I'm sure someone with their head in the sand figured this would be a cost-cutting measure that would actually prevent unwanted pregnancies as it would force students to be abstinent. Hey, I also have some swamp land in Florida for sale! This provision benefits no one but the pharmaceutical companies (read the rest of the article), which seems to be something that Bush's Medicare changes were intended to do, at least the way they've been playing out. Personally, I think it's profoundly cheaper to be realistic, give students access to birth control they can afford (I didn't say make it free), and prevent unwanted pregnancies in actuality (rather than by just wishing they'll be good little boys and girls).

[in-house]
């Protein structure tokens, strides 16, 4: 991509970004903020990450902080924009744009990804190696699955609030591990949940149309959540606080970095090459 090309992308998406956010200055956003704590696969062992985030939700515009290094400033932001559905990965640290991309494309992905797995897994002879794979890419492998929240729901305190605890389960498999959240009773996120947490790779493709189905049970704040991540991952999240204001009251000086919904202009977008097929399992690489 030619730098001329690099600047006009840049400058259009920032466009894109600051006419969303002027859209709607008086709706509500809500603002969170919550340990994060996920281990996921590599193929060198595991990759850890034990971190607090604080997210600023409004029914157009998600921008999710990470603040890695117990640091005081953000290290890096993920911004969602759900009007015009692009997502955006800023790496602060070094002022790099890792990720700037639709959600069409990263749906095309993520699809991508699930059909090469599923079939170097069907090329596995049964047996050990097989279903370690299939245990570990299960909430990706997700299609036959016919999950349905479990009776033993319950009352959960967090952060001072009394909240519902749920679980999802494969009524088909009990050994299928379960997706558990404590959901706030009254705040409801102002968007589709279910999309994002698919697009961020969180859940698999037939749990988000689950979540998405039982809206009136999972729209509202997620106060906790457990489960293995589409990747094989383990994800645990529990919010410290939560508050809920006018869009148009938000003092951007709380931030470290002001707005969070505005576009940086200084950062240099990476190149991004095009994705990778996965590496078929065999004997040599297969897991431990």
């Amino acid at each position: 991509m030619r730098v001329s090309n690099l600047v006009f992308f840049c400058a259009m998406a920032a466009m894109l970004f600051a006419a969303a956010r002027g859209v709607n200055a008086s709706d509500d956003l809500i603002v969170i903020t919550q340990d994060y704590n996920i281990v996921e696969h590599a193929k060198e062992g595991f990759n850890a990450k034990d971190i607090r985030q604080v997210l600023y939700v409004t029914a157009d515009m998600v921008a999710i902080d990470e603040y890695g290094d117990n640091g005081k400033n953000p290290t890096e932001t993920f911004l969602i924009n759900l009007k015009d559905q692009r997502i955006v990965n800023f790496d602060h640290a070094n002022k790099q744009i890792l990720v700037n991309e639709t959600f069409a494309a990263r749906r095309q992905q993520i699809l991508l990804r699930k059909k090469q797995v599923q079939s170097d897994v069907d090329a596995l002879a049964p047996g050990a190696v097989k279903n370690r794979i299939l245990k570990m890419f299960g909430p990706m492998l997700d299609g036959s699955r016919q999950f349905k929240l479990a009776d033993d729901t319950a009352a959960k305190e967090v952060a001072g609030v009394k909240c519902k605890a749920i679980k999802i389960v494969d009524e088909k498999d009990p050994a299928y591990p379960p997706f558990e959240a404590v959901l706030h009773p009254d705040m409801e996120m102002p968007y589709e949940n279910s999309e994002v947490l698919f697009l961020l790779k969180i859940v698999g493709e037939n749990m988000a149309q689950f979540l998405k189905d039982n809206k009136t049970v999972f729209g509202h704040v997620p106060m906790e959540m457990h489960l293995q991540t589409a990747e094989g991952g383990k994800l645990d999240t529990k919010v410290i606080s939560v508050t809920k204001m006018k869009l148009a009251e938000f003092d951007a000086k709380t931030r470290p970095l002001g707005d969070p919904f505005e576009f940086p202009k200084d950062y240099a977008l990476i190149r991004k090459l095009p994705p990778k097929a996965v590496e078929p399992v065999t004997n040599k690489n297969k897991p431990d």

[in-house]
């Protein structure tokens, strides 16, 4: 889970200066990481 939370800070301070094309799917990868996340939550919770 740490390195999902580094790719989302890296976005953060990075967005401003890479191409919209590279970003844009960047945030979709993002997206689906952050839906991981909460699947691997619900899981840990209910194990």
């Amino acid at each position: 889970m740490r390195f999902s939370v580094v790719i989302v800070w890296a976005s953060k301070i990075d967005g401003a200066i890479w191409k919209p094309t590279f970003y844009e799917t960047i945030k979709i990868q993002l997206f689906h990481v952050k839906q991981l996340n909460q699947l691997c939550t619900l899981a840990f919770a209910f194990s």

You’ve heard the complaints about paying more for tuition and textbooks. The
latest sticker shock to be upsetting students: the rising cost of birth control.
A little known provision in a deficit reduction law enacted in 2005 is taking effect this year and leading to sharp increases in costs for students who use prescription birth control. Exact costs vary from campus to campus, but students whose birth control needs could have been financed with $10 to $20 a month now find themselves facing bills as much as $50 a month. That may not sound like a huge increase, but health educators report that many students don’t have an extra few hundred dollars a year in their budgets and are furious about the change. Those frustrations upset health educators, who already worry about students having sex without birth control, and who don’t want any unwanted pregnancies on their campuses. In addition, health educators note that students who seek prescription birth control typically receive guidance on sexual health issues, guidance that might disappear if students are discouraged from these froms of birth control.
Tuesday, March 27, 2007
Medicare, They Don't Care
From Inside Higher Education: